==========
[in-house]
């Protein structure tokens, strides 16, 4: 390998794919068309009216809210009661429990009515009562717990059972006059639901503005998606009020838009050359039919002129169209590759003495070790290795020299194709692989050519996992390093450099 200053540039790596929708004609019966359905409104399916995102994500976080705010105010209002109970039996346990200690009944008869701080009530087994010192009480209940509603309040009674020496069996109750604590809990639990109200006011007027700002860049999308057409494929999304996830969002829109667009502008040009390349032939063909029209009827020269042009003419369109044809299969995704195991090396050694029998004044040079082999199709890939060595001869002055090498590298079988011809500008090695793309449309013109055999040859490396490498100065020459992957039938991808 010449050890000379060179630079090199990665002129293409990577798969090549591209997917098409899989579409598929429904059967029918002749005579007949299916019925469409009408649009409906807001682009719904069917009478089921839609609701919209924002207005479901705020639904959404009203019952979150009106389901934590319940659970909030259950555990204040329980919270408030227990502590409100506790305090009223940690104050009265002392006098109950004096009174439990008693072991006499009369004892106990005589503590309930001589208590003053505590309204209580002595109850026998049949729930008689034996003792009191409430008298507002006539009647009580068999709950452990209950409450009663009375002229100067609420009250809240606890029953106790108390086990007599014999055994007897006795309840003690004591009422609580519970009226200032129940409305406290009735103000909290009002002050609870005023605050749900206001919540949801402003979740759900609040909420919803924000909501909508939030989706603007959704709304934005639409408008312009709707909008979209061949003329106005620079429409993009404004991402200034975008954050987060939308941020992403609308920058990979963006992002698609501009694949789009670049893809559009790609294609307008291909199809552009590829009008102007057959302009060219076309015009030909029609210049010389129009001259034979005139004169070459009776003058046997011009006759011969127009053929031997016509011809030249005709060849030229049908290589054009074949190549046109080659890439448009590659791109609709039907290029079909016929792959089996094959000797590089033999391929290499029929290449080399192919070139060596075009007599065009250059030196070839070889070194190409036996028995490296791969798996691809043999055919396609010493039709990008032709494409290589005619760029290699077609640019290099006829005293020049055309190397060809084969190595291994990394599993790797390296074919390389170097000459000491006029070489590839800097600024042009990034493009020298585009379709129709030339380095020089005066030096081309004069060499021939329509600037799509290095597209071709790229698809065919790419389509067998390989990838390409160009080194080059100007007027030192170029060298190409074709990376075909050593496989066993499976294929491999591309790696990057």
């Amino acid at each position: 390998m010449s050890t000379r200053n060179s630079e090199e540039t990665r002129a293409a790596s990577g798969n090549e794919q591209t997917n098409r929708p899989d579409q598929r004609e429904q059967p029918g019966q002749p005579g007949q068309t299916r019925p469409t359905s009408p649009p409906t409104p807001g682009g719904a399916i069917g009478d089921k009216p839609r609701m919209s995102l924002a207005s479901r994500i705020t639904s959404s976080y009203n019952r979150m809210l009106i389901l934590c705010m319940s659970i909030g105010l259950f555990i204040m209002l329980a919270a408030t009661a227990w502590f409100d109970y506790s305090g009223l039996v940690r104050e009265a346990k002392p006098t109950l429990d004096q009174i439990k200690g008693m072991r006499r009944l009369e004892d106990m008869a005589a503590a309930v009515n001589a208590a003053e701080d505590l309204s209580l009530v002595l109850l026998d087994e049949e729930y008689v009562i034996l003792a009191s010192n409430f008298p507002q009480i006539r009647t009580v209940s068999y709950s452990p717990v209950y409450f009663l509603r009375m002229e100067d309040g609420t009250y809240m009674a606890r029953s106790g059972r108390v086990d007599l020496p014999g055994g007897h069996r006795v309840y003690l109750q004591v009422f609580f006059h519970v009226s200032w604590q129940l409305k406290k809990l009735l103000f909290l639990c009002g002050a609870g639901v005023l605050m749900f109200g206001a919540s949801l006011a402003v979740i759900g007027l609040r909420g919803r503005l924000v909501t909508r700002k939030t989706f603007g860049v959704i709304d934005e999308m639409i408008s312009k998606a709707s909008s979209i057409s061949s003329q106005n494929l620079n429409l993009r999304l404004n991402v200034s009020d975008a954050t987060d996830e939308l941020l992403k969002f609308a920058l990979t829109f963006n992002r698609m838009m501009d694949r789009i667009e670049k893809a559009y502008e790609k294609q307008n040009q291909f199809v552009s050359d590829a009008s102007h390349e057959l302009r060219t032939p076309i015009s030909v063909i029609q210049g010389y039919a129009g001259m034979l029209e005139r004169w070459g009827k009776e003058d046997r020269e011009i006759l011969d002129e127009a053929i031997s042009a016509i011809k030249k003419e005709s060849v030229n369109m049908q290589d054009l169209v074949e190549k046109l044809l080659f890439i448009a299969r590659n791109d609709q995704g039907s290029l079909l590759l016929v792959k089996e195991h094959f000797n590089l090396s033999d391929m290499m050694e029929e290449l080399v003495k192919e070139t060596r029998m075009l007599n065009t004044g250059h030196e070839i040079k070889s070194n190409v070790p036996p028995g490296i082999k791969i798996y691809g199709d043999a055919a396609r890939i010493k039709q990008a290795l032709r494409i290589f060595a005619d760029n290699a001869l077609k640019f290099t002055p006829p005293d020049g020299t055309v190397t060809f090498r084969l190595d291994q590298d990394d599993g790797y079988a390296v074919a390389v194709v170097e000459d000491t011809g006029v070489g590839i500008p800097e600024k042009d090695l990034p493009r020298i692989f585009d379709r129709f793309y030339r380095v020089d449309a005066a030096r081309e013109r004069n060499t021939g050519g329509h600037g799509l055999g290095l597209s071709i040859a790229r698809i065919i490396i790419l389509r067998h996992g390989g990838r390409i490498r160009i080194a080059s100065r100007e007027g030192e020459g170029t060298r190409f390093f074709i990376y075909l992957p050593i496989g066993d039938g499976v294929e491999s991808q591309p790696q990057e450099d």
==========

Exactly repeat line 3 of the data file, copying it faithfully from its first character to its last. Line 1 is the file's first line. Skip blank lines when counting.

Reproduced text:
């Amino acid at each position: 390998m010449s050890t000379r200053n060179s630079e090199e540039t990665r002129a293409a790596s990577g798969n090549e794919q591209t997917n098409r929708p899989d579409q598929r004609e429904q059967p029918g019966q002749p005579g007949q068309t299916r019925p469409t359905s009408p649009p409906t409104p807001g682009g719904a399916i069917g009478d089921k009216p839609r609701m919209s995102l924002a207005s479901r994500i705020t639904s959404s976080y009203n019952r979150m809210l009106i389901l934590c705010m319940s659970i909030g105010l259950f555990i204040m209002l329980a919270a408030t009661a227990w502590f409100d109970y506790s305090g009223l039996v940690r104050e009265a346990k002392p006098t109950l429990d004096q009174i439990k200690g008693m072991r006499r009944l009369e004892d106990m008869a005589a503590a309930v009515n001589a208590a003053e701080d505590l309204s209580l009530v002595l109850l026998d087994e049949e729930y008689v009562i034996l003792a009191s010192n409430f008298p507002q009480i006539r009647t009580v209940s068999y709950s452990p717990v209950y409450f009663l509603r009375m002229e100067d309040g609420t009250y809240m009674a606890r029953s106790g059972r108390v086990d007599l020496p014999g055994g007897h069996r006795v309840y003690l109750q004591v009422f609580f006059h519970v009226s200032w604590q129940l409305k406290k809990l009735l103000f909290l639990c009002g002050a609870g639901v005023l605050m749900f109200g206001a919540s949801l006011a402003v979740i759900g007027l609040r909420g919803r503005l924000v909501t909508r700002k939030t989706f603007g860049v959704i709304d934005e999308m639409i408008s312009k998606a709707s909008s979209i057409s061949s003329q106005n494929l620079n429409l993009r999304l404004n991402v200034s009020d975008a954050t987060d996830e939308l941020l992403k969002f609308a920058l990979t829109f963006n992002r698609m838009m501009d694949r789009i667009e670049k893809a559009y502008e790609k294609q307008n040009q291909f199809v552009s050359d590829a009008s102007h390349e057959l302009r060219t032939p076309i015009s030909v063909i029609q210049g010389y039919a129009g001259m034979l029209e005139r004169w070459g009827k009776e003058d046997r020269e011009i006759l011969d002129e127009a053929i031997s042009a016509i011809k030249k003419e005709s060849v030229n369109m049908q290589d054009l169209v074949e190549k046109l044809l080659f890439i448009a299969r590659n791109d609709q995704g039907s290029l079909l590759l016929v792959k089996e195991h094959f000797n590089l090396s033999d391929m290499m050694e029929e290449l080399v003495k192919e070139t060596r029998m075009l007599n065009t004044g250059h030196e070839i040079k070889s070194n190409v070790p036996p028995g490296i082999k791969i798996y691809g199709d043999a055919a396609r890939i010493k039709q990008a290795l032709r494409i290589f060595a005619d760029n290699a001869l077609k640019f290099t002055p006829p005293d020049g020299t055309v190397t060809f090498r084969l190595d291994q590298d990394d599993g790797y079988a390296v074919a390389v194709v170097e000459d000491t011809g006029v070489g590839i500008p800097e600024k042009d090695l990034p493009r020298i692989f585009d379709r129709f793309y030339r380095v020089d449309a005066a030096r081309e013109r004069n060499t021939g050519g329509h600037g799509l055999g290095l597209s071709i040859a790229r698809i065919i490396i790419l389509r067998h996992g390989g990838r390409i490498r160009i080194a080059s100065r100007e007027g030192e020459g170029t060298r190409f390093f074709i990376y075909l992957p050593i496989g066993d039938g499976v294929e491999s991808q591309p790696q990057e450099d």